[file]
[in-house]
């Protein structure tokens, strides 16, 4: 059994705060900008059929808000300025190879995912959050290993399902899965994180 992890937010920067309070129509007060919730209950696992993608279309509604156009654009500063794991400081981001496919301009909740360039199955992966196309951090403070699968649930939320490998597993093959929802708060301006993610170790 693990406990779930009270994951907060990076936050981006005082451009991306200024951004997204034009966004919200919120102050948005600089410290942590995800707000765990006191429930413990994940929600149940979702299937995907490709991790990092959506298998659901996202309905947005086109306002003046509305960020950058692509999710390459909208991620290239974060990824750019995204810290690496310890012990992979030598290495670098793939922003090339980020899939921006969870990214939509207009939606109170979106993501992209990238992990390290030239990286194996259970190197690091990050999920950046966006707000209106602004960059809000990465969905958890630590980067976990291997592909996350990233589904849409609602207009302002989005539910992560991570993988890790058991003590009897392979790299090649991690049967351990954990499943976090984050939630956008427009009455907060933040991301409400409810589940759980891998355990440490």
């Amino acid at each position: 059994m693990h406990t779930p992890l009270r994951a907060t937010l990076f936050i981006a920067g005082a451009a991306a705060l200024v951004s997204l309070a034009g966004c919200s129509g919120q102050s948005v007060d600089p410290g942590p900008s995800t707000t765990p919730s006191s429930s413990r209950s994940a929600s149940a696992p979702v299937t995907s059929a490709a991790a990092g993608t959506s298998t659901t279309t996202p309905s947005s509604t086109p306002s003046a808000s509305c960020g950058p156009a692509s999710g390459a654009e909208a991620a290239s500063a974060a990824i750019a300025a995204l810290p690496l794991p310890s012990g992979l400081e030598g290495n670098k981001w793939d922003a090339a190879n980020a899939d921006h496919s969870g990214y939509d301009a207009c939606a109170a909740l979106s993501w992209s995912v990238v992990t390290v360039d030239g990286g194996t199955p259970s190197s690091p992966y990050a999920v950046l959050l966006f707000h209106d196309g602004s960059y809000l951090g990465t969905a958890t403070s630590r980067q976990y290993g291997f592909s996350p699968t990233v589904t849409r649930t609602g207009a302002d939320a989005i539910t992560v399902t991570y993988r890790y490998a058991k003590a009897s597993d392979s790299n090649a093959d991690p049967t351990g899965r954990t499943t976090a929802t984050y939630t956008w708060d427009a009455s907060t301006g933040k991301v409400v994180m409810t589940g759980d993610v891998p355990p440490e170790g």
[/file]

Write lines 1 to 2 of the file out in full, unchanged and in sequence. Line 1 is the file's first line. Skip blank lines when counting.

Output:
[in-house]
């Protein structure tokens, strides 16, 4: 059994705060900008059929808000300025190879995912959050290993399902899965994180 992890937010920067309070129509007060919730209950696992993608279309509604156009654009500063794991400081981001496919301009909740360039199955992966196309951090403070699968649930939320490998597993093959929802708060301006993610170790 693990406990779930009270994951907060990076936050981006005082451009991306200024951004997204034009966004919200919120102050948005600089410290942590995800707000765990006191429930413990994940929600149940979702299937995907490709991790990092959506298998659901996202309905947005086109306002003046509305960020950058692509999710390459909208991620290239974060990824750019995204810290690496310890012990992979030598290495670098793939922003090339980020899939921006969870990214939509207009939606109170979106993501992209990238992990390290030239990286194996259970190197690091990050999920950046966006707000209106602004960059809000990465969905958890630590980067976990291997592909996350990233589904849409609602207009302002989005539910992560991570993988890790058991003590009897392979790299090649991690049967351990954990499943976090984050939630956008427009009455907060933040991301409400409810589940759980891998355990440490």